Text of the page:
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Time Management: The Key to Productivity
Jul 16, 2021
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According to Allen Bluedorn, a University of Missouri management scholar “Time is a social construct.” With all the memes surfacing regarding this, we cannot deny that it makes sense depending on what kind of lifestyle you have or what culture you are in. For example, a day of work means something completely different in Europe from those in Japan or South Korea. 

Sometimes there are days and points in one’s life where day and night become blurry. While sometimes the night becomes our day, and the mornings become the night for our body clock. This is especially true during the pandemic, as everyone is at home or working from home. 

Time management is a process where we consciously take control and plan the time we incur doing specific endeavors.

This is done to multi-task within the day to increase individual efficiency, measure the effectiveness of certain strategies, and to be productive all day. Each of us is a multifaceted individual with different roles where each of us has responsibilities and obligations.

 To manage time better is to strive for a balance between work and family or personal life. In a day, we are only given a finite amount of time to juggle these responsibilities. Some of it is towards our career, social life, hobbies, family, personal interests or passions like charity or environmental activism, the improvement of our body and self, and other miscellaneous commitments that we have made.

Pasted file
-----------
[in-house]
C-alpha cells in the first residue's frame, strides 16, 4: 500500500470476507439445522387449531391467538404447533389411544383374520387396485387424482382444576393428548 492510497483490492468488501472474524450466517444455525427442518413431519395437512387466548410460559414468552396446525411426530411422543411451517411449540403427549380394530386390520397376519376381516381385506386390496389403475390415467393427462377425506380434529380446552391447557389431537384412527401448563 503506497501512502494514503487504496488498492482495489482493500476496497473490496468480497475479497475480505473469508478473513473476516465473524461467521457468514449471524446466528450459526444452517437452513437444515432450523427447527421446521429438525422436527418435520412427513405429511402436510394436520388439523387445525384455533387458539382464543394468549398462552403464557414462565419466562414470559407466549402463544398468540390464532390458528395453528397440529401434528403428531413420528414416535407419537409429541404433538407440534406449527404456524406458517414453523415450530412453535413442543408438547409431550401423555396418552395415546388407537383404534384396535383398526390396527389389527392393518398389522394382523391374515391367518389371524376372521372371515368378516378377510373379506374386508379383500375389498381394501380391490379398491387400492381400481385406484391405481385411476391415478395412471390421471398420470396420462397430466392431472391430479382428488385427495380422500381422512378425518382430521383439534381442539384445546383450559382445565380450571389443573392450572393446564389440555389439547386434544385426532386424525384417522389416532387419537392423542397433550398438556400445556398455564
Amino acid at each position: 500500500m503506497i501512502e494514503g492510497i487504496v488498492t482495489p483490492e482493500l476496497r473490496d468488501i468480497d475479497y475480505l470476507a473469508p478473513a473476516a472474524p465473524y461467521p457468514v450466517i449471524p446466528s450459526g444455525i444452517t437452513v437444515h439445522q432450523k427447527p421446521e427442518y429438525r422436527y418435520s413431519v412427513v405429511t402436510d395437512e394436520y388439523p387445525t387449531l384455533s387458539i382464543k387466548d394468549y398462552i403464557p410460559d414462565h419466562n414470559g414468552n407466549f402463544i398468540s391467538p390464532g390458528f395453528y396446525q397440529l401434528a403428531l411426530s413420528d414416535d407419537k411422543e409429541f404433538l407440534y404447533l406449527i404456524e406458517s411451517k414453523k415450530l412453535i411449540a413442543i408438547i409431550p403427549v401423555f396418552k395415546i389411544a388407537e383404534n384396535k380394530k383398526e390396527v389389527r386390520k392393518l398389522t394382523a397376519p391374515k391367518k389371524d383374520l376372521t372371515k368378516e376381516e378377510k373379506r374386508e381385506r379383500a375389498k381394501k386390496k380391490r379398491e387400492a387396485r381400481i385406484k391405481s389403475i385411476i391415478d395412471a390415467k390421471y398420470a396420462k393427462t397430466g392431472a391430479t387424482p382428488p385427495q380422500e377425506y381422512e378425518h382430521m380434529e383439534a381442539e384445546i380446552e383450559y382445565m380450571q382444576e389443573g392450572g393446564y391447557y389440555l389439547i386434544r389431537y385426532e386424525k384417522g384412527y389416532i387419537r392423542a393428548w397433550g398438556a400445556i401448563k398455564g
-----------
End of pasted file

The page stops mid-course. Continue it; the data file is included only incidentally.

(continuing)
There are a lot of techniques that we can use in order to manage our time effectively.

We just have to find which ones would work for us. One example of this technique is the Pareto Analysis also known as the 80/20 rule. Created by Italian economist Vilfredo Pareto, this technique tells us that 20% of our actions will dictate 80% of the outcome we desire.

That means the goal is to prioritize tasks that are most likely to solve our problems. Aimed towards problem solvers and analytical thinkers, the Pareto Analysis tells us to create a list of all our problems in order of severity, identify the causes, group together the ones caused by spending any time in social media and then plan and execute an action towards each.

Another technique that we can use is the Eisenhower matrix. This is aimed at those in leadership positions and critical thinkers. Dwight Eisenhower was the 34th US president and Allied Forces Commander during World War II. With his method, tasks are grouped into four: Urgent which are those that need to be done as soon as possible and are not urgent. The other is important, which are the tasks that are in fulfillment of long-term goals and what we stand for and unimportant. Those that are urgent and important are those you need to work on, while the not urgent and unimportant tasks are those we delegate for others to accomplish or decide to delete from the list altogether.